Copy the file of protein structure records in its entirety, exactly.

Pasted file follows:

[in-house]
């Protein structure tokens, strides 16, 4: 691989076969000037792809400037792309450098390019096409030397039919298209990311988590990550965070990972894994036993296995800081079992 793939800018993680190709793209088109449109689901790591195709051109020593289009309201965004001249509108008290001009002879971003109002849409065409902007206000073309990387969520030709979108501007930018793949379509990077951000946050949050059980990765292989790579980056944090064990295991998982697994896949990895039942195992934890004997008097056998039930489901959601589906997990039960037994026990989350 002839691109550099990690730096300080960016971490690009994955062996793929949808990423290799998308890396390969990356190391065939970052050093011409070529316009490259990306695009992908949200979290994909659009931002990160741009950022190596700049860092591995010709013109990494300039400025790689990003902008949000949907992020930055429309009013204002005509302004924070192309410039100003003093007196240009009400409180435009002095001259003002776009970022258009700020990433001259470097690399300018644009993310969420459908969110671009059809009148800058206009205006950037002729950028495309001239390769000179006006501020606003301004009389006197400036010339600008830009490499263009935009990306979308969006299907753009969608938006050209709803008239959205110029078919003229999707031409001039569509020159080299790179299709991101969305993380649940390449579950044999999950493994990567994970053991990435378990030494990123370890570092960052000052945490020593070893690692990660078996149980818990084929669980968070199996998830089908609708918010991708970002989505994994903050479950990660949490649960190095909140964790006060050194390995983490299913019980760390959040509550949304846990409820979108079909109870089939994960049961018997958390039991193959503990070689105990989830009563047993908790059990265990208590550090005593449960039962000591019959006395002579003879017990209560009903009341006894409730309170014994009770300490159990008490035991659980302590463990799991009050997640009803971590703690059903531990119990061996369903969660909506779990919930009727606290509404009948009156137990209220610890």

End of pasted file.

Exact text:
[in-house]
């Protein structure tokens, strides 16, 4: 691989076969000037792809400037792309450098390019096409030397039919298209990311988590990550965070990972894994036993296995800081079992 793939800018993680190709793209088109449109689901790591195709051109020593289009309201965004001249509108008290001009002879971003109002849409065409902007206000073309990387969520030709979108501007930018793949379509990077951000946050949050059980990765292989790579980056944090064990295991998982697994896949990895039942195992934890004997008097056998039930489901959601589906997990039960037994026990989350 002839691109550099990690730096300080960016971490690009994955062996793929949808990423290799998308890396390969990356190391065939970052050093011409070529316009490259990306695009992908949200979290994909659009931002990160741009950022190596700049860092591995010709013109990494300039400025790689990003902008949000949907992020930055429309009013204002005509302004924070192309410039100003003093007196240009009400409180435009002095001259003002776009970022258009700020990433001259470097690399300018644009993310969420459908969110671009059809009148800058206009205006950037002729950028495309001239390769000179006006501020606003301004009389006197400036010339600008830009490499263009935009990306979308969006299907753009969608938006050209709803008239959205110029078919003229999707031409001039569509020159080299790179299709991101969305993380649940390449579950044999999950493994990567994970053991990435378990030494990123370890570092960052000052945490020593070893690692990660078996149980818990084929669980968070199996998830089908609708918010991708970002989505994994903050479950990660949490649960190095909140964790006060050194390995983490299913019980760390959040509550949304846990409820979108079909109870089939994960049961018997958390039991193959503990070689105990989830009563047993908790059990265990208590550090005593449960039962000591019959006395002579003879017990209560009903009341006894409730309170014994009770300490159990008490035991659980302590463990799991009050997640009803971590703690059903531990119990061996369903969660909506779990919930009727606290509404009948009156137990209220610890």